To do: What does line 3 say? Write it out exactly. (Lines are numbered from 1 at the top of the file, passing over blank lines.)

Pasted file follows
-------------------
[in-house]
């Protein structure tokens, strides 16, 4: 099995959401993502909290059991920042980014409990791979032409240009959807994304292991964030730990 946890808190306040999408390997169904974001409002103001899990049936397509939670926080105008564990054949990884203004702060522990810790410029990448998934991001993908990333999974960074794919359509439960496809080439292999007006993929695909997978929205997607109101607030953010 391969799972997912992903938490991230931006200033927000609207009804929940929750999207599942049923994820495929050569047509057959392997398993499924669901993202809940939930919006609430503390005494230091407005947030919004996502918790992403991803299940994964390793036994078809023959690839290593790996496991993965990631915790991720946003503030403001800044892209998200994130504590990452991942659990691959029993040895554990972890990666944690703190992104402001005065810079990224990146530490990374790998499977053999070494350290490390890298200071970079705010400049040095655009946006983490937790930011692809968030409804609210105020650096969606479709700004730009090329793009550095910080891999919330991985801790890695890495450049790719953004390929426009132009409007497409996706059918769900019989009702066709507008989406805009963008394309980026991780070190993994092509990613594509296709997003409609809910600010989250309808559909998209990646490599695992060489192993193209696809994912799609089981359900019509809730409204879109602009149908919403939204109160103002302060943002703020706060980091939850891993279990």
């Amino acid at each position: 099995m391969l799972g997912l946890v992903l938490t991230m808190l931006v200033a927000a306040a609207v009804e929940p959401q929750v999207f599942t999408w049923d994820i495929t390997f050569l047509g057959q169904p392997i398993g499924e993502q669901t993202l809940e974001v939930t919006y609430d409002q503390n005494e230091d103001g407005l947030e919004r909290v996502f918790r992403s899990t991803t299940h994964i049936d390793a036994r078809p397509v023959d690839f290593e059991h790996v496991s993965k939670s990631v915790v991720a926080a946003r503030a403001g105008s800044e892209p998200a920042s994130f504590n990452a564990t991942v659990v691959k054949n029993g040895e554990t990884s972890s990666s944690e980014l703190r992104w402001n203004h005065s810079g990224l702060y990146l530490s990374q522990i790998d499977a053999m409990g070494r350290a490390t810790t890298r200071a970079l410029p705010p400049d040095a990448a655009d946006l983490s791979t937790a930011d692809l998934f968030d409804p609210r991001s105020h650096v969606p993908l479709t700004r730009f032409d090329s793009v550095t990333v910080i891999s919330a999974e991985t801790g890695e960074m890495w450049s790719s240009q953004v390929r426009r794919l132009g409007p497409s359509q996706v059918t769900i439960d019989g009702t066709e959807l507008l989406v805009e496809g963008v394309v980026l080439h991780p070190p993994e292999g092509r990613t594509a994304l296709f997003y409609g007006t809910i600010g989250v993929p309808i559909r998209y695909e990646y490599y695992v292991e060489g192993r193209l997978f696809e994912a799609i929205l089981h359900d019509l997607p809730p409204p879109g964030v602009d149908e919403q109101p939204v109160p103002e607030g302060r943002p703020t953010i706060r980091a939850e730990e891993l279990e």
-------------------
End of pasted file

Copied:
């Amino acid at each position: 099995m391969l799972g997912l946890v992903l938490t991230m808190l931006v200033a927000a306040a609207v009804e929940p959401q929750v999207f599942t999408w049923d994820i495929t390997f050569l047509g057959q169904p392997i398993g499924e993502q669901t993202l809940e974001v939930t919006y609430d409002q503390n005494e230091d103001g407005l947030e919004r909290v996502f918790r992403s899990t991803t299940h994964i049936d390793a036994r078809p397509v023959d690839f290593e059991h790996v496991s993965k939670s990631v915790v991720a926080a946003r503030a403001g105008s800044e892209p998200a920042s994130f504590n990452a564990t991942v659990v691959k054949n029993g040895e554990t990884s972890s990666s944690e980014l703190r992104w402001n203004h005065s810079g990224l702060y990146l530490s990374q522990i790998d499977a053999m409990g070494r350290a490390t810790t890298r200071a970079l410029p705010p400049d040095a990448a655009d946006l983490s791979t937790a930011d692809l998934f968030d409804p609210r991001s105020h650096v969606p993908l479709t700004r730009f032409d090329s793009v550095t990333v910080i891999s919330a999974e991985t801790g890695e960074m890495w450049s790719s240009q953004v390929r426009r794919l132009g409007p497409s359509q996706v059918t769900i439960d019989g009702t066709e959807l507008l989406v805009e496809g963008v394309v980026l080439h991780p070190p993994e292999g092509r990613t594509a994304l296709f997003y409609g007006t809910i600010g989250v993929p309808i559909r998209y695909e990646y490599y695992v292991e060489g192993r193209l997978f696809e994912a799609i929205l089981h359900d019509l997607p809730p409204p879109g964030v602009d149908e919403q109101p939204v109160p103002e607030g302060r943002p703020t953010i706060r980091a939850e730990e891993l279990e």